First, get a second opinion. While excessive vibration can cause nerve damage (in cases of hand–arm vibration syndrome, for example), it seems to me like your doctor has effectively diagnosed you with “dead vagina syndrome” of the dick, and DVS (irreparable damage on female genitalia caused by vibrators) has been refuted by several doctors. More common is a temporary numbness that should subside after a brief jacking hiatus. It seems particularly unlikely that your manual rubbing is the cause of supposed nerve damage. Your doctor could be absolutely right, or they could be engaging in some sex-negative fearmongering. You’re much better off talking to another.

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But let’s say you do have nerve damage and need to alter your stroke. This is an opportunity to experiment: lube, prostate stimulation, partnered sex, various grips. It may take you a while to figure this out, but that isn’t uncommon even when someone isn’t attempting to deprogram from the almighty RPM of an appliance. (When I started jerking off, it took me a minute to get the hang of it.) Porn, erotica, fantasy can also all be in your toolbox. Your body is going to want to release, so building up your libido may actually prove useful as you habituate. Hopefully you can build up to such an extent that you find yourself particularly responsive to your own touch in whatever form. Patience, once again, is the prescription.

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Dear How to Do It,

My boyfriend and I haven’t had sex in more than nine months, and even when he has an erection, he neither makes any sexual overtures nor accepts any of mine. To make matters worse, on the rare occasions he lets me give him head, he always maintains his erection throughout, but I still for the life of me cannot make him come (even though that has long been one of my greatest talents in the sex department). It would be one thing if he was suffering from erectile dysfunction, but that is demonstrably NOT the case. Furthermore, when we first started dating, I had no problem whatsoever “finishing the job”—to rave reviews, in fact. He insists that neither my technique nor some sort of psychological hangup on his part is to blame, but I can’t help but think there must be SOMETHING I can do.

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—This Sucks

Dear This Sucks,

I’d love to know what he thinks is to blame, or whether he cares at all. To what extent have you discussed this? Is he even able to have a conversation about the changes in your sex life? Does he think this is a problem? There may be, in fact, nothing you can do. Coercion and force are unethical. You can’t will a dick to orgasm (certainly if that dick isn’t attached to you, but even if it is, it’s awfully difficult). What you may be left with is someone who won’t have sex with you and whose erection your name isn’t written all over. Is that the kind of relationship that you want? If not, consider moving on or at least initiate the conversation about doing so and see if gravity promotes disclosure.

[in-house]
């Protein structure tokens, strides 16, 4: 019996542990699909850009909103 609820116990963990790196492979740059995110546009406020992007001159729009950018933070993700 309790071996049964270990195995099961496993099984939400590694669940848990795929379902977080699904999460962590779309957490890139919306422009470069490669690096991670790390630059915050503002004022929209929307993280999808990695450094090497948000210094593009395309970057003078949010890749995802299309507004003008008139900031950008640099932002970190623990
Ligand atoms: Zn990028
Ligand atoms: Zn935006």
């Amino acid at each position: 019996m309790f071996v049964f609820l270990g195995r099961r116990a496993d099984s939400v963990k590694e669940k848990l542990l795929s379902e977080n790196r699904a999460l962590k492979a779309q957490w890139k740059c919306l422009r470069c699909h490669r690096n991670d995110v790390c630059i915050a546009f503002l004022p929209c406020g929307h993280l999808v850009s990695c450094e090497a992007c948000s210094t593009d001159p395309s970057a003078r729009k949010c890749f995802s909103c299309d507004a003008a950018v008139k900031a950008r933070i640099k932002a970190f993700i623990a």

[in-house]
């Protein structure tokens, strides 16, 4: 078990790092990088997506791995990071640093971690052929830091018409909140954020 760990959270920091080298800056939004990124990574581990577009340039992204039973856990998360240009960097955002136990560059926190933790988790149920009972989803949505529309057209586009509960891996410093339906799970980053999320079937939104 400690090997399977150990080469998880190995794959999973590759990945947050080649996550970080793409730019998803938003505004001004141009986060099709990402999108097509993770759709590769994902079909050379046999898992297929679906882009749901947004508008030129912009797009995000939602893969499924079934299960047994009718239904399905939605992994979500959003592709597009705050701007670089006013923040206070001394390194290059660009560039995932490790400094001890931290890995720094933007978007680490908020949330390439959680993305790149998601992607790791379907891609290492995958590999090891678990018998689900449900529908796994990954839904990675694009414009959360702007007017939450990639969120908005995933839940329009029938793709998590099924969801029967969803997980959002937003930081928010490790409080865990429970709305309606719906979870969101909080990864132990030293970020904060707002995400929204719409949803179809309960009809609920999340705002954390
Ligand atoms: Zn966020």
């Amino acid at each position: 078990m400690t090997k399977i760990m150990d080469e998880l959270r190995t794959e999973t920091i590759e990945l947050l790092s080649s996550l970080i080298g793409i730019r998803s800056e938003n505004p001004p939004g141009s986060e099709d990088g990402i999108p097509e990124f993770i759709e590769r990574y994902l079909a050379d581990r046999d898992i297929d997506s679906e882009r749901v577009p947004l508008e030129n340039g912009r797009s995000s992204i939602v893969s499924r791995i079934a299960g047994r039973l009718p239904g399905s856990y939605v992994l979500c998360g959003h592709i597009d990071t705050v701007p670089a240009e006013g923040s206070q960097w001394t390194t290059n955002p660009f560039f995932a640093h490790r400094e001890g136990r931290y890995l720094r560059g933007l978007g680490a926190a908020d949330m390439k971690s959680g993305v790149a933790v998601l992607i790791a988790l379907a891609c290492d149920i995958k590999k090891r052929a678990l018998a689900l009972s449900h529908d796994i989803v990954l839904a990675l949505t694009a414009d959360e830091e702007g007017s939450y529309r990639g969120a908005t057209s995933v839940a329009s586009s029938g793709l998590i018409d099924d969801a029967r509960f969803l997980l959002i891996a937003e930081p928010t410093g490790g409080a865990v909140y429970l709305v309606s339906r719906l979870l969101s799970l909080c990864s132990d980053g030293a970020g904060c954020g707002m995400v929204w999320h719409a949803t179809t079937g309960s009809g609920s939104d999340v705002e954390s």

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—Rich

More How to Do It

I will try to keep this short. My fiancée and I like to keep things fun and exciting in bed. Over the last two years, we incorporated porn into our love life every once in a while. Even though we both have different tastes, we are pretty open with each other and take turns picking videos. My fiancée loves interracial porn, and while it isn’t my thing, I like that it gets her excited. I also like the dirty talk she does after watching videos. So far this has all been a great addition into our sexual relationship, but now she wants to buy a big black dildo … which has me feeling a bit inadequate. I’m average in size (six inches long and decent girth), but the dildo she wants is way bigger. I don’t want to be a buzzkill, and I want her to experience things, but this has me feeling self-conscious and has even affected how I feel about the porn we watch. I can’t compete with their size. I’m unsure how to proceed.